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A River Keeper’s Year: Spring

The second in a series of guest blogs by Dr John Urquhart.

We are, I suppose, river keepers, of sorts; my wife April, my other best friend Kerry, and me.

March: A month of anticipation for the season ahead. If we are going to stock the river with farmed fish, now is the time to do it. Opinions about this practice diverge. Opponents say that we are introducing competitors with the native trout for the food available; but the food is abundant.

Farmed fish are bred to be sterile, so they do not contaminate the gene pool, and they provide our membership with some fish to catch – although we insist that all fish are returned to the water. Indeed, we take great care of them. We learned from our carp fishing friends to carry with us a “Fish first aid” substance which is part antiseptic, part plastic skin and part a haemostat, so it will stop any bleeding. If a fish has been struck by an otter or cormorant, and has an injury, an application of this heals it, and the fish swims away vigorously. And we know it works, for we see fish in our river who have healed injuries.

Applying healing spray to a trout

Applying fish first aid to a trout with an otter injury.

April 1st is the opening day of the fishing season. The 25th of the month is St Mark’s Day, and around this time we see the appearance of the Hawthorn fly, also named after the saint as Bibio marci, St Mark’s fly, and great sport can be expected. These are terrestrial insects (unlike the aquatic insects that tend to draw our attention) and quite unmistakeable as they are among the clumsiest insects in flight, trailing their legs beneath them and being blown by the gentlest of breezes onto the water, where the trout devour them enthusiastically.

Bibio marci, hawthorn fly or St Mark’s fly. Probably the clumsiest in flight.

Another insect making an appearance around this time is the caddis, which is also known as sedge, especially in the USA (but frequently confused with the alder fly; they are different species.) This lives in the water as a nymph for up to a year before hatching as an adult insect and has a cunning way to protect itself; it builds itself a tube of silk which it forms into a case with the addition of tiny pebbles and fragments of twigs.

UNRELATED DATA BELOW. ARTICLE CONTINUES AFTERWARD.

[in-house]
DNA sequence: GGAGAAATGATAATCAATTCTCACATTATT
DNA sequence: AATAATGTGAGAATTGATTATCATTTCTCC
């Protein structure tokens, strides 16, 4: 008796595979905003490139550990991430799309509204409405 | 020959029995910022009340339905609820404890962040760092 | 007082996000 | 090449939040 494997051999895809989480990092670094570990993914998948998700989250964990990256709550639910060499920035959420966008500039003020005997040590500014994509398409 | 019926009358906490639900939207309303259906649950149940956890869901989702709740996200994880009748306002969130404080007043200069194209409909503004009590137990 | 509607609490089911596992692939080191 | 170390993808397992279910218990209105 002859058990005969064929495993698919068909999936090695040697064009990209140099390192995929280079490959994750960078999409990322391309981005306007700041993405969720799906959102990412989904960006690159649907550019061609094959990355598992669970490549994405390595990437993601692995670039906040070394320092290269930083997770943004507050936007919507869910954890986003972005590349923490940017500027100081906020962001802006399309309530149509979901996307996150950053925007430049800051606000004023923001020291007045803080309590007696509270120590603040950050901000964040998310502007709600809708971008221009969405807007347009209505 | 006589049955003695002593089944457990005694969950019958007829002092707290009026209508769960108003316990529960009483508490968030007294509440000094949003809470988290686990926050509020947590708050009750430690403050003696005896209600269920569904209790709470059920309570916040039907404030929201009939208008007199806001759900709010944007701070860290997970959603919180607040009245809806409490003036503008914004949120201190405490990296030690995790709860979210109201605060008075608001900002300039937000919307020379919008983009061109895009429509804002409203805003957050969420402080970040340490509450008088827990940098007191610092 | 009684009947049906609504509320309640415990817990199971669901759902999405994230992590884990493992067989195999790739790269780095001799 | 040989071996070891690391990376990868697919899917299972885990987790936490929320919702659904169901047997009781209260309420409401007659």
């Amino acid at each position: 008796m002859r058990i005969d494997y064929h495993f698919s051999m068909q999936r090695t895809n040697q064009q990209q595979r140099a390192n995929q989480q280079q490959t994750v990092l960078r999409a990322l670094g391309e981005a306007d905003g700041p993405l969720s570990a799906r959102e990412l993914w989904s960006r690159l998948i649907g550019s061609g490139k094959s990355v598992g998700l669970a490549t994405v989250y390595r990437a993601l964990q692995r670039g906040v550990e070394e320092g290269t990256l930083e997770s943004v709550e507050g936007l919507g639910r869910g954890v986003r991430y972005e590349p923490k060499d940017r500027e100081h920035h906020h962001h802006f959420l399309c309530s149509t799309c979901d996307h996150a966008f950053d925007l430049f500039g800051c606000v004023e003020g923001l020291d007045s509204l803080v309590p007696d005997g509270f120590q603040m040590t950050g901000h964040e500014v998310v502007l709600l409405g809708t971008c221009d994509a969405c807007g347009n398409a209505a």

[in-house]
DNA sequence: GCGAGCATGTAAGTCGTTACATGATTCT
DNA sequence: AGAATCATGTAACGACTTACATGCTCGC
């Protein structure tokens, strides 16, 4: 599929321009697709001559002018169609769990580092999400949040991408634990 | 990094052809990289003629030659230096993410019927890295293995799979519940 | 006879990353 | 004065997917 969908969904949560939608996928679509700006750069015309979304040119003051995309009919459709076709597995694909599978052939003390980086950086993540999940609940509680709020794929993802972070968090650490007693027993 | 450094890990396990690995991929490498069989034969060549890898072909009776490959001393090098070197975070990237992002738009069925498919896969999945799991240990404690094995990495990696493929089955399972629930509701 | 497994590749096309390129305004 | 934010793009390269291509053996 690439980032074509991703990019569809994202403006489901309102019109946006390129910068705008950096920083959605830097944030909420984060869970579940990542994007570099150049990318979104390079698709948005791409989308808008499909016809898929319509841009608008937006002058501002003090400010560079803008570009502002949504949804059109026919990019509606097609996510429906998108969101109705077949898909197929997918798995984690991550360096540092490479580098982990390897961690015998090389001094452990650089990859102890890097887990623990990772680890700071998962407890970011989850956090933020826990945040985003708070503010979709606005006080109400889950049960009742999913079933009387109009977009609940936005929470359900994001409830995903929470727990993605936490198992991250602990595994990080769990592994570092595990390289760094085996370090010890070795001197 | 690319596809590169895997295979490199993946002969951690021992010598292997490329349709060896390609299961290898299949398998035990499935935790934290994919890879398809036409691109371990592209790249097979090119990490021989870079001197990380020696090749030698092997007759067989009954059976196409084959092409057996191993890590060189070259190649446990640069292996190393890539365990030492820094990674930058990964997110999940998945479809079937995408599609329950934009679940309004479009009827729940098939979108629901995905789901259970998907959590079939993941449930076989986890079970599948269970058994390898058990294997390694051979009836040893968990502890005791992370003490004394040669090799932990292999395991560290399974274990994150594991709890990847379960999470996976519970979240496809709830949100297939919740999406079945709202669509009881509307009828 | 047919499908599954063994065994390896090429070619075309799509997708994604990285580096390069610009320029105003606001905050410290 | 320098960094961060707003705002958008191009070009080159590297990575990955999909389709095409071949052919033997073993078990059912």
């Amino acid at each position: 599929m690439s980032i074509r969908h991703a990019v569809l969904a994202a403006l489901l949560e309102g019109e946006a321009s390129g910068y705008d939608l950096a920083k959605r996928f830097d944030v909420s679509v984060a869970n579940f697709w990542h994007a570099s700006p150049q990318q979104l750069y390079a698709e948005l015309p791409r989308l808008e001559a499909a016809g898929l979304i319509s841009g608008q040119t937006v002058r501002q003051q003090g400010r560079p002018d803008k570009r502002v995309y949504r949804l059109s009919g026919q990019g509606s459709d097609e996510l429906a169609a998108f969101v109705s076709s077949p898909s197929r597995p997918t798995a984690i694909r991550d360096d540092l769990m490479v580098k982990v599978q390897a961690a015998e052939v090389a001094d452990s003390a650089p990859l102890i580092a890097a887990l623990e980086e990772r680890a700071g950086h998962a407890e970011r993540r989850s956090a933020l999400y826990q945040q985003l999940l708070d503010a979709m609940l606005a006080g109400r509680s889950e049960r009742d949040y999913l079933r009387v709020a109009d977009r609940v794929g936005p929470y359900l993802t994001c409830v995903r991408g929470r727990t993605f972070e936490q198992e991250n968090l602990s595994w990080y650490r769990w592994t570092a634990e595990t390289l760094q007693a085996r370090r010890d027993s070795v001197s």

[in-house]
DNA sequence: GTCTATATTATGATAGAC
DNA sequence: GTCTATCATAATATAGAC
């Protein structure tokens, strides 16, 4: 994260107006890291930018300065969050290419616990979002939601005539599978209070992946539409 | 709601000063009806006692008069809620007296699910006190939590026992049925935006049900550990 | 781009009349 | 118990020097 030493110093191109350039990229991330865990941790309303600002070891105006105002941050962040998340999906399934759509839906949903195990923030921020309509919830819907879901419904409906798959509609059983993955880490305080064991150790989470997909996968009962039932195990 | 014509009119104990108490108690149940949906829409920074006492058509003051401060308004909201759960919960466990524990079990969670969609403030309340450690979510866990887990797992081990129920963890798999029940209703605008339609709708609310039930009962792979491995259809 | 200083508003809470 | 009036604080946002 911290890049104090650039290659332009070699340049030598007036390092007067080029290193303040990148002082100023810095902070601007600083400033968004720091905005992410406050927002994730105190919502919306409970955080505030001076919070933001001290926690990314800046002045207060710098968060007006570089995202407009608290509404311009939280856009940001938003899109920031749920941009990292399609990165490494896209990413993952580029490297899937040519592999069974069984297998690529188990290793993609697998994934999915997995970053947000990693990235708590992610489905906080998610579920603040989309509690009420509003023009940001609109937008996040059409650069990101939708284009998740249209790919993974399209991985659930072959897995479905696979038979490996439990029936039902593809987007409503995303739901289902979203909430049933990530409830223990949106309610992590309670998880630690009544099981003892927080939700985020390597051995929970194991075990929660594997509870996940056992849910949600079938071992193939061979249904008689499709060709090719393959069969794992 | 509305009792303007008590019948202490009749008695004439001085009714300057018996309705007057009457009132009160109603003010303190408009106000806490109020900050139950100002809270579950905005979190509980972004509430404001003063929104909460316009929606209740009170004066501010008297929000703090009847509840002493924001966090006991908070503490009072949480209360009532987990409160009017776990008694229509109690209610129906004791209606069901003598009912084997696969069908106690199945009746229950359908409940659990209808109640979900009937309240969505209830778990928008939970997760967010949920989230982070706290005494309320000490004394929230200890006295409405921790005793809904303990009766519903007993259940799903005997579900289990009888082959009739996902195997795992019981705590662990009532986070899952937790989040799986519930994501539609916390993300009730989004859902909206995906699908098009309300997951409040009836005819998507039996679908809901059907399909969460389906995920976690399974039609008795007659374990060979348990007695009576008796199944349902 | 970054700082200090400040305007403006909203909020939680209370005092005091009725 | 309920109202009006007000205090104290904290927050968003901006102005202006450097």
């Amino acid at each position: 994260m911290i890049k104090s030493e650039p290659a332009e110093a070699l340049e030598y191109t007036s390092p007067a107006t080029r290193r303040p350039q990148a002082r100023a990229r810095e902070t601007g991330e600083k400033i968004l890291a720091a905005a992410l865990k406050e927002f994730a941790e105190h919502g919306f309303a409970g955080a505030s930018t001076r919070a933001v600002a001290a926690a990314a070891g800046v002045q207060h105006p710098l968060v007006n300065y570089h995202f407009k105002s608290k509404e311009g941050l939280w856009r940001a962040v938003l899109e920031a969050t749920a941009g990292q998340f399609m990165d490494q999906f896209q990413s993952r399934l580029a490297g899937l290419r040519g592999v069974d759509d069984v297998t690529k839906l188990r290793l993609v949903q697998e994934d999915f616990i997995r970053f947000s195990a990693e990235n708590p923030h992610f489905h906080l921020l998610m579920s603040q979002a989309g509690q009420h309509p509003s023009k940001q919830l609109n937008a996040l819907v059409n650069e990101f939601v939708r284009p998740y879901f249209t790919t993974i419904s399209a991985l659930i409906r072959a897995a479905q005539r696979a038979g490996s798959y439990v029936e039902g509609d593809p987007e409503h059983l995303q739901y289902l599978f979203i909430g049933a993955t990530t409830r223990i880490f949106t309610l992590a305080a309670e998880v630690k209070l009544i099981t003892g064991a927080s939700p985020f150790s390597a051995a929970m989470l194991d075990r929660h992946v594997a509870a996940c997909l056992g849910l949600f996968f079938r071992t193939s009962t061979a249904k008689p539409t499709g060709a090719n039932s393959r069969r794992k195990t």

A caddis nymph in his case: photo from the Riverfly partnership

Caddisflies are also quite clumsy in flight – although not as clumsy as the hawthorn fly – and will crash into the water when attempting to lay their eggs, become stuck in the surface tension and make an easy meal for the trout. We tie successful imitations of these insects, too, often using deer hair, which is hollow, and floats perfectly and “Cul de Canard” feathers – waterproof, and from an unmentionable part of the canard. That’s a duck.

And its imitation; from Barbless Flies

Adult caddis









Throughout the year we take great interest in the condition of the water in the river. There are three areas where we can deploy “citizen science” to assess the health of the river. By collecting data over time, using scientifically respected and repeatable means, changes over time and between locations can be identified.

There is a project known as Riverfly, which uses a process called kick sampling where the river bed is disturbed in a precise way and the debris collected in a fine net. The invertebrates collected are then identified and counted and used as a surrogate for the health of the river; the more insects, the better.

Kick sampling

We also measure the oxygen in the river on a regular basis. The colder the water, the better oxygen (or indeed any gas) is dissolved – if you leave a bottle of tonic on the parcel shelf of your car, in the sun, and unwisely remove the cap, you will have had a practical demonstration of this; if you had put it in the fridge first, you wouldn’t be wearing it now. So, when the temperature rises, and the oxygen falls, we suspend fishing because a fish hooked and released is less likely to survive under these conditions.

Finally, we are part of a project run by the Angling Trust under the “Anglers against pollution” banner, where we test the river every month for phosphates (from agricultural runoff), nitrates, ammonia (sewage) and particulates.

As a friend observed after a conversation about the work we do, “You love your river, don’t you.” Wine may have been taken. The friend was right, though.

In the next part of the series, I will discuss the summer and the work ahead of the volunteer river keeper in those months.

You can read John’s Autumn/Winter diary of river keeping here: A River Keeper’s Year: Autumn and Winter